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Many people are unaware that Carex stricta (Tussock Sedge) is just one of a small group of large tussock-forming sedges that have long whip-like leaves and inflorescences with multiple pistillate and staminate spikelets that are narrowly cylindrical. Three other species in this group can be found in Illinois that are difficult to distinguish from Tussock Sedge. The first species, Carex aquatilis substricta (Aquatic Sedge), differs from Tussock Sedge by having wider leaf blades (often exceeding 6.5 mm. across) and perigynia that are more obovoid in shape (widest above the middle). The lowest leaves of this species also have well-developed blades. The second species, Carex emoryi (Emory's Sedge), differs from Tussock Sedge by having perigynia with 3-5 conspicuous veins along their outer surfaces and its achenes are more oblongoid in shape. In addition, some of the longer leaf blades of this species often overtop its culms. The third species, Carex haydeni (Hayden's Sedge), differs from Tussock Sedge by having pistillate scales that are longer than the perigynia and its perigynia are more orbicular in shape. Its pistillate scales also have more pointed tips than those of Tussock Sedge.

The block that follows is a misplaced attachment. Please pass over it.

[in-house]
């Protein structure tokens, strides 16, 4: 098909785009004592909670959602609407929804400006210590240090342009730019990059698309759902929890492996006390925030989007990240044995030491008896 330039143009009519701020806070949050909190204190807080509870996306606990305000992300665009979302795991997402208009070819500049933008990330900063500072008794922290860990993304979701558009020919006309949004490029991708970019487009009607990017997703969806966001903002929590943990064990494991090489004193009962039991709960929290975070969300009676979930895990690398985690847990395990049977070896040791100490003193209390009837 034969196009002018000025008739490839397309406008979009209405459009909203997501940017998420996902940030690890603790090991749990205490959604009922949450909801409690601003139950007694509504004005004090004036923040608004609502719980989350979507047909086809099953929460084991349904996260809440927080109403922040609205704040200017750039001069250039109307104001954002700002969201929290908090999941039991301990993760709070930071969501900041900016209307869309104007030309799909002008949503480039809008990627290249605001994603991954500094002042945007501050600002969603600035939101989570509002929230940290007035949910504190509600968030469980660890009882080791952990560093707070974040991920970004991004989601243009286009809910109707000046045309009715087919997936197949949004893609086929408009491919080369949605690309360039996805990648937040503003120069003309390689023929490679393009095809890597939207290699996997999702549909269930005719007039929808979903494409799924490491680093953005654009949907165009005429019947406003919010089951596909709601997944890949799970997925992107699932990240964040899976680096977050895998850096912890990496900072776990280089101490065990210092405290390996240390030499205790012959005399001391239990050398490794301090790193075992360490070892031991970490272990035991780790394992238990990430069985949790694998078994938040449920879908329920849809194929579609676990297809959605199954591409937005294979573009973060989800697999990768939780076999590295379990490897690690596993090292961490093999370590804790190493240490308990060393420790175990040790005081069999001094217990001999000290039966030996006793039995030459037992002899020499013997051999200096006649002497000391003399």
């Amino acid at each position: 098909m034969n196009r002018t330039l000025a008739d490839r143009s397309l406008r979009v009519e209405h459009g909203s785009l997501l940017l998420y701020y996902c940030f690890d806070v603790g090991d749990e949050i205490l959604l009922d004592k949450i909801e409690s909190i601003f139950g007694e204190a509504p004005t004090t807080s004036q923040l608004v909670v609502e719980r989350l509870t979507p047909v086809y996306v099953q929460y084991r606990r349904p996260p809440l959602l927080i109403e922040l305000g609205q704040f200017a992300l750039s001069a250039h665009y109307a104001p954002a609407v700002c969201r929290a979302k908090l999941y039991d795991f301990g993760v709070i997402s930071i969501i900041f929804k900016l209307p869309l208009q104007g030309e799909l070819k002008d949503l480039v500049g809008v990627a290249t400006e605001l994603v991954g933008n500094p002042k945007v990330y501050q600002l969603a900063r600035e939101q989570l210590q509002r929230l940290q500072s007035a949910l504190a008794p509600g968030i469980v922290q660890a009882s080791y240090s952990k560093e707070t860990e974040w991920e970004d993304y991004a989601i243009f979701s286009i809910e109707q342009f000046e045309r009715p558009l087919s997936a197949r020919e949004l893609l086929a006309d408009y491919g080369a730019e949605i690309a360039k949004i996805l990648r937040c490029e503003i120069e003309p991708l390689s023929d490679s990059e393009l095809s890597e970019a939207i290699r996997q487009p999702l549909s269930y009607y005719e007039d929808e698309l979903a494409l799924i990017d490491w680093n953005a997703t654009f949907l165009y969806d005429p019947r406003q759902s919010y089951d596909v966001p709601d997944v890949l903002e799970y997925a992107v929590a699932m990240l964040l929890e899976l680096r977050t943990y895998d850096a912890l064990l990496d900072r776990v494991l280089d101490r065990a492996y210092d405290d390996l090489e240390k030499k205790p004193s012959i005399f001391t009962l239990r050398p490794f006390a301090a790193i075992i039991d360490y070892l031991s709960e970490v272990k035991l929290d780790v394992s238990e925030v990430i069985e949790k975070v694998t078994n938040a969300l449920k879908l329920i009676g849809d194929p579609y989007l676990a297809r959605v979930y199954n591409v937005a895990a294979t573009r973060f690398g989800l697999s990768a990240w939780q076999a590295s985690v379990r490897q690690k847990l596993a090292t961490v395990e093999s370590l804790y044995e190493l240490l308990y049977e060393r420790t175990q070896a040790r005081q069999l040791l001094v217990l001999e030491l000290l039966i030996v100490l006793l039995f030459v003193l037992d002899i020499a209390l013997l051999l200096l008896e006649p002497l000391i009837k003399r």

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© John Hilty

Source: Illinois Wildflowers

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